The Sacrament, a new suspense film closely based on the 1978 Jonestown massacre, illustrates the extremes to which leftism corrupts and the ends to which its philosophy can ultimately lead. The fictional movie turns out to be more accurate than many documentaries and news articles in its treatment of Jim Jones’s radical left-wing politics — a topic that is inescapable when (honestly) broaching the subject of Jonestown.
The 1978 massacre at Jonestown, Guyana, was the largest mass suicide in recorded history and the largest single-day mass killing of American civilians prior to the 9/11 attacks. Some 909 members of Jones’s “People’s Temple” cult were murdered or (in an unknown but probably large number of instances) were forced to commit suicide by drinking a poison-laced fruit drink. The popular phrase “drinking the Kool-Aid” to describe herd mentalities originated with the Jonestown massacre.
Yet the Jonestown massacre itself is only dimly known to contemporary Americans, and the details of the event are often ignored by news and academia. It is, after all, an inconvenient story, in which a Communist community, led by a committed Marxist and ’60s Bay Area radical, came to a horrifying end.
Following the mass suicide, the mainstream media spun the story into one of religious fanaticism rather than leftist fanaticism. Had a right-winger persuaded followers to join him in retreating from society and building their own enclave, then held them prisoner and ultimately persuaded or forced them to take their own lives in some sort of revolutionary act, Jonestown would be taught more widely in schools than Abe Lincoln. Instead, when Jonestown is addressed, the Marxism of the People’s Temple is whitewashed and the story is packaged as one of a religious cult gone awry, or as a warning against the perils of organized religion.
This deliberate obfuscation happened immediately. As a contemporaneous (1978) Accuracy in Media report made clear, “The ideology of Jonestown was communism, not Christianity, but the media have obscured rather than explained that fact.”
AIM explained, “Our media have concealed, misrepresented, or downplayed the key element in the philosophy of Jim Jones,” rightly noting that Jones was, contrary to the misleading media reports, “a long-time dedicated Marxist communist who admired totalitarian communist dictatorships such as the Soviet Union and Cuba so much that he built one of his own in Guyana.”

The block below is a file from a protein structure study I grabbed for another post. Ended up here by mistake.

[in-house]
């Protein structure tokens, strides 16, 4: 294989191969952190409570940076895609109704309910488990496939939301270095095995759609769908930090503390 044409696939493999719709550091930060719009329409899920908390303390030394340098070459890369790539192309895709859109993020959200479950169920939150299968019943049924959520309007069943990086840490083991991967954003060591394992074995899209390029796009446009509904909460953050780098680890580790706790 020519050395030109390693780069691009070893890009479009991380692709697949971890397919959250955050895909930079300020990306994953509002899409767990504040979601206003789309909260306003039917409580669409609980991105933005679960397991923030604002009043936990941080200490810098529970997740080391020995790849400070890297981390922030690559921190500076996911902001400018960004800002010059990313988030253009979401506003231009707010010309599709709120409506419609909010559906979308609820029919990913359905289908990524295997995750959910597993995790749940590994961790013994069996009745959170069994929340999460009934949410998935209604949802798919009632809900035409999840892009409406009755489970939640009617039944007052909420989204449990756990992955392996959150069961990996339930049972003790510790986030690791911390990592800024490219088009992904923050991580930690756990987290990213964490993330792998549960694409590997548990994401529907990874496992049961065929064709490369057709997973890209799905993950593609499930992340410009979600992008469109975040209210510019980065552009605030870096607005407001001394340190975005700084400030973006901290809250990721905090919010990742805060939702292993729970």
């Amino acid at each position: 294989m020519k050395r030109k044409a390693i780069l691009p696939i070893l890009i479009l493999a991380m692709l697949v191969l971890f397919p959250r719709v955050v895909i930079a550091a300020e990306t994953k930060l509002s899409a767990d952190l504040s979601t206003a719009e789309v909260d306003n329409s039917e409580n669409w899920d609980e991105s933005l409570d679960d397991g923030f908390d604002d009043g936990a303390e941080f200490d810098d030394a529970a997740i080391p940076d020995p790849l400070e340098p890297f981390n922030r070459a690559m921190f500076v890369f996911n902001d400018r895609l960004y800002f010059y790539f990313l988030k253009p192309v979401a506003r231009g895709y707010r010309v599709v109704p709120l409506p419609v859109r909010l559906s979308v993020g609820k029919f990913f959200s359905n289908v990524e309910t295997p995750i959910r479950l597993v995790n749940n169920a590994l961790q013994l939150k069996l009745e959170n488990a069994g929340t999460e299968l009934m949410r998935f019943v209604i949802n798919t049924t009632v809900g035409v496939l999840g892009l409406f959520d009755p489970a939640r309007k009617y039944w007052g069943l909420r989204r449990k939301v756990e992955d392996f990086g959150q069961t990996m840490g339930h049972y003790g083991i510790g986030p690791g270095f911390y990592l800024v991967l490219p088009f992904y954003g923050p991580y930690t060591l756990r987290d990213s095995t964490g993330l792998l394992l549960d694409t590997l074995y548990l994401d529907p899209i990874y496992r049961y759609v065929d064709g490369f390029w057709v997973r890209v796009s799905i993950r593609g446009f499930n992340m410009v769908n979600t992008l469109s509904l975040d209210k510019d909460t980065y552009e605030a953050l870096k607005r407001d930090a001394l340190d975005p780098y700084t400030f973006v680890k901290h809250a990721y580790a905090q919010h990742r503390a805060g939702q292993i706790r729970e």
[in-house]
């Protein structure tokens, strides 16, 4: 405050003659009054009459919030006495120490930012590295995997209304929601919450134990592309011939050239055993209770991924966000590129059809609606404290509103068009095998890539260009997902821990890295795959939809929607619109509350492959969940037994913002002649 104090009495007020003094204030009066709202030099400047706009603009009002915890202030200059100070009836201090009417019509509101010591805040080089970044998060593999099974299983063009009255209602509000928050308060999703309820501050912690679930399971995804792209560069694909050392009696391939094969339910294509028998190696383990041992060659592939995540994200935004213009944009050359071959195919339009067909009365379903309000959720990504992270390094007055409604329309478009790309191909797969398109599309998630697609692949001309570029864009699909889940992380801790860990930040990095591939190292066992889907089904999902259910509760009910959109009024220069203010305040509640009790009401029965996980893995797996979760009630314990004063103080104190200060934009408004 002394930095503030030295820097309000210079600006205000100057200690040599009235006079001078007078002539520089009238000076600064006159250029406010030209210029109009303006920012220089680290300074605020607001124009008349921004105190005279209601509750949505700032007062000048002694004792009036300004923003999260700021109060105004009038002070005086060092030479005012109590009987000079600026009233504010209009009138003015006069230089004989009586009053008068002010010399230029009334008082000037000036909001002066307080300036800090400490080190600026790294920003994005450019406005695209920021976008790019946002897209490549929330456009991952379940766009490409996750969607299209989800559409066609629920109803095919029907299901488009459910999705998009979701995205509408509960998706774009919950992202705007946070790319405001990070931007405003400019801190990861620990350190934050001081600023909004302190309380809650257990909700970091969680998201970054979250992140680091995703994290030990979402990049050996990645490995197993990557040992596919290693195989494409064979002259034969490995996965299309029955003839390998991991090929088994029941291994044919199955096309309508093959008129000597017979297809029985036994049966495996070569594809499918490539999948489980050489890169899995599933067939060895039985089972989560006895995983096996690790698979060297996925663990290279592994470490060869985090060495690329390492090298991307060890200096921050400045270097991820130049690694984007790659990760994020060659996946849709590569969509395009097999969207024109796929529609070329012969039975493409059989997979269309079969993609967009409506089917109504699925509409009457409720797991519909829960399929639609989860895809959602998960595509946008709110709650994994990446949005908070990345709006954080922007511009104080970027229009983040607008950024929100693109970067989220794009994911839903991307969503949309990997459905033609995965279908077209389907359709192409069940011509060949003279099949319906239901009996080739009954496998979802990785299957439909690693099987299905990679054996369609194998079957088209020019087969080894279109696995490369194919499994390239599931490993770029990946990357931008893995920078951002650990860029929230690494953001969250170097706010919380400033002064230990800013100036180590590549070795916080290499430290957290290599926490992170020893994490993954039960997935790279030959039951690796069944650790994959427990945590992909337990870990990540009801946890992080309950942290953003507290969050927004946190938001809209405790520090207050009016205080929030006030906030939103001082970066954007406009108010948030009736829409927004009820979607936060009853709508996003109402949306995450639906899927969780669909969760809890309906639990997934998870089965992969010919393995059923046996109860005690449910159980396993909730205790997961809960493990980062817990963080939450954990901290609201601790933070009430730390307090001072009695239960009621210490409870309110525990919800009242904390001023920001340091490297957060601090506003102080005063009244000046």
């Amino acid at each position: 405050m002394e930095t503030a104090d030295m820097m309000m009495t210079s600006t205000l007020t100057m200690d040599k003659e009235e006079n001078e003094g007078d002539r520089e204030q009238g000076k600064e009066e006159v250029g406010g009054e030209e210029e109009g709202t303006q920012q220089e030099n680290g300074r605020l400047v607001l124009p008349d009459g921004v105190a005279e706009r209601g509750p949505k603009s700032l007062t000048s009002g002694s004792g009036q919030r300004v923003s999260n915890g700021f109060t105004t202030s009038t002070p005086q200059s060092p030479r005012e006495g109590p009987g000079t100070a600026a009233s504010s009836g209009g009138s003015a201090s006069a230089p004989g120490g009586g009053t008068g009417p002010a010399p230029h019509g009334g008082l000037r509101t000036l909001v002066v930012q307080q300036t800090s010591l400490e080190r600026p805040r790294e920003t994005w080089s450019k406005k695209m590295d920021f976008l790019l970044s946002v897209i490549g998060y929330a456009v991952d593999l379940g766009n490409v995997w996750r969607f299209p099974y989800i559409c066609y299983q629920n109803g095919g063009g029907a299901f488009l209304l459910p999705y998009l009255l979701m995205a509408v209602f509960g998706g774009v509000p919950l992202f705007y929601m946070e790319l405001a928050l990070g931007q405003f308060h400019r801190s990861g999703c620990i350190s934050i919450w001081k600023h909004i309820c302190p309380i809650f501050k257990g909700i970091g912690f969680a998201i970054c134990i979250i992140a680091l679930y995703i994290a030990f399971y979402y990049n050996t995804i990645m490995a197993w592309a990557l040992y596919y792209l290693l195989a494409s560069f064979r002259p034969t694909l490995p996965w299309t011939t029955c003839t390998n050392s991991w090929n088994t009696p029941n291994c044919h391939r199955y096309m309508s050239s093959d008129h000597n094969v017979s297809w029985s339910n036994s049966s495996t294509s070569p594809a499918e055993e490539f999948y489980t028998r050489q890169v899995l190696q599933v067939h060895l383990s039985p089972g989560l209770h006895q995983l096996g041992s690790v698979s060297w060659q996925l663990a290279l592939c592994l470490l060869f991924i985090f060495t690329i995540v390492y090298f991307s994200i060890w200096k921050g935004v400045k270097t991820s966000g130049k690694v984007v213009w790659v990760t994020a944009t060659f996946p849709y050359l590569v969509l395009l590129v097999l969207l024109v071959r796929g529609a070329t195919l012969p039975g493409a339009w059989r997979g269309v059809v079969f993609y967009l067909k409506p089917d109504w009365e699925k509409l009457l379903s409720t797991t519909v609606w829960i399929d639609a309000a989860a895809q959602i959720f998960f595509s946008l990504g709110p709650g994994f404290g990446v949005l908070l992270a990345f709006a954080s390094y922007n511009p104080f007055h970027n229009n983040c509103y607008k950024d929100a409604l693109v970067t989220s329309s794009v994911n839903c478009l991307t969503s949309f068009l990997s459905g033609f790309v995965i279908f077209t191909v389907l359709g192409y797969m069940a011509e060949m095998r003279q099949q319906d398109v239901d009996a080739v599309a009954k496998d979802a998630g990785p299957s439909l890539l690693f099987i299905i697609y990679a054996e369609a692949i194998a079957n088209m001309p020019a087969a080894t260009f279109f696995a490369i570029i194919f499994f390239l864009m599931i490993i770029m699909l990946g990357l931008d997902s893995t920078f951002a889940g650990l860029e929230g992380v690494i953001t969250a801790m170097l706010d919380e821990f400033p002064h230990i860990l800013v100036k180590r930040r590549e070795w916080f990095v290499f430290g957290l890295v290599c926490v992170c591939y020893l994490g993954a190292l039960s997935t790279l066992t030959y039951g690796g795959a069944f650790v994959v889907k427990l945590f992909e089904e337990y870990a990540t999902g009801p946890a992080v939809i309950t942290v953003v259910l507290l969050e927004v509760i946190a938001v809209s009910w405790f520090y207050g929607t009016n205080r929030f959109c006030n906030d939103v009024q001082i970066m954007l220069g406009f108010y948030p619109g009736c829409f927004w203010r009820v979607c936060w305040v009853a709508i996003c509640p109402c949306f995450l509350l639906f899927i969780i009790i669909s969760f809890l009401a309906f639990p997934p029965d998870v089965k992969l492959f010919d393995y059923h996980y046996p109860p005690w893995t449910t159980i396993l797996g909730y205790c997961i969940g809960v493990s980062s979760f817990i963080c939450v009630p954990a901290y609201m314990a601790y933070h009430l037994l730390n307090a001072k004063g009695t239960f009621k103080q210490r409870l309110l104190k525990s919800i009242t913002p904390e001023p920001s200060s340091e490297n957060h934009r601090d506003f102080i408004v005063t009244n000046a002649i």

Even weeks after the event, AIM found there was not a single article in the mainstream press that delved into Jones’s Marxist beliefs and connections. Instead, despite his views and his well-known admiration for Castro’s Cuba and the Soviet Union, reporters went out of their way to avoid labeling Jones a Communist. Some in the media, such as Walter Cronkite, even reported on Jones as a “fascist” — any “ist” as long as it wasn’t a Communist.
Yet Marxist he was, and so was his group. Jonestown life was nearly identical to that in Communist nations: Inhabitants were essentially prisoners (prohibited from leaving the settlement and punished if caught trying to leave); no private ownership of any goods was allowed; no communication with the outside world was allowed; hard labor in the fields was mandatory, as was attendance at Jones’s lengthy, Castro-like sermons; armed henchmen spied on and intimidated others who dared step out of line or complain; family structures were deliberately destroyed, with Jones encouraging adultery or assigning husbands and wives to separate living quarters; residents were poorly fed and overworked, while Jones himself lived in luxury; and, of course, in keeping with Jonestown’s Marxism, there was almost no religious observance, making the media’s description of Jonestown cultists as religious fanatics, over more than 30 years, all the more dishonest.